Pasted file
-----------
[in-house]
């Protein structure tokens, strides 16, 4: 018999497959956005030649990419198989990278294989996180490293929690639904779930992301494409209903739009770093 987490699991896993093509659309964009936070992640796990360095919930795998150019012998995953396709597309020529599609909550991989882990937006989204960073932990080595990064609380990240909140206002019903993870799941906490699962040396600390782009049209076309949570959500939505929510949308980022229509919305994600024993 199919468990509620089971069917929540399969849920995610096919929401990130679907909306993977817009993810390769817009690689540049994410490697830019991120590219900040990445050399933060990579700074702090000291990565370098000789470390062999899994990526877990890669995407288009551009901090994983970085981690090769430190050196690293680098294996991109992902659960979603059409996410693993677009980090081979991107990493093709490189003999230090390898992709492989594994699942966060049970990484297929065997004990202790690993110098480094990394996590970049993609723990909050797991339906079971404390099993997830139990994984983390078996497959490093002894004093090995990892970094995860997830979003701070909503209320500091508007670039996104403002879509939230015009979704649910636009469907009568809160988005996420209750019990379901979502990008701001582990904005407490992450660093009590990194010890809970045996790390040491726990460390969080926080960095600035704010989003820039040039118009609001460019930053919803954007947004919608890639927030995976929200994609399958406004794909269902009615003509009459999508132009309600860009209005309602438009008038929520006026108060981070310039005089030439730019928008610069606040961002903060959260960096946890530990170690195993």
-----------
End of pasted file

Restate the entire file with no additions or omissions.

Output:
[in-house]
């Protein structure tokens, strides 16, 4: 018999497959956005030649990419198989990278294989996180490293929690639904779930992301494409209903739009770093 987490699991896993093509659309964009936070992640796990360095919930795998150019012998995953396709597309020529599609909550991989882990937006989204960073932990080595990064609380990240909140206002019903993870799941906490699962040396600390782009049209076309949570959500939505929510949308980022229509919305994600024993 199919468990509620089971069917929540399969849920995610096919929401990130679907909306993977817009993810390769817009690689540049994410490697830019991120590219900040990445050399933060990579700074702090000291990565370098000789470390062999899994990526877990890669995407288009551009901090994983970085981690090769430190050196690293680098294996991109992902659960979603059409996410693993677009980090081979991107990493093709490189003999230090390898992709492989594994699942966060049970990484297929065997004990202790690993110098480094990394996590970049993609723990909050797991339906079971404390099993997830139990994984983390078996497959490093002894004093090995990892970094995860997830979003701070909503209320500091508007670039996104403002879509939230015009979704649910636009469907009568809160988005996420209750019990379901979502990008701001582990904005407490992450660093009590990194010890809970045996790390040491726990460390969080926080960095600035704010989003820039040039118009609001460019930053919803954007947004919608890639927030995976929200994609399958406004794909269902009615003509009459999508132009309600860009209005309602438009008038929520006026108060981070310039005089030439730019928008610069606040961002903060959260960096946890530990170690195993």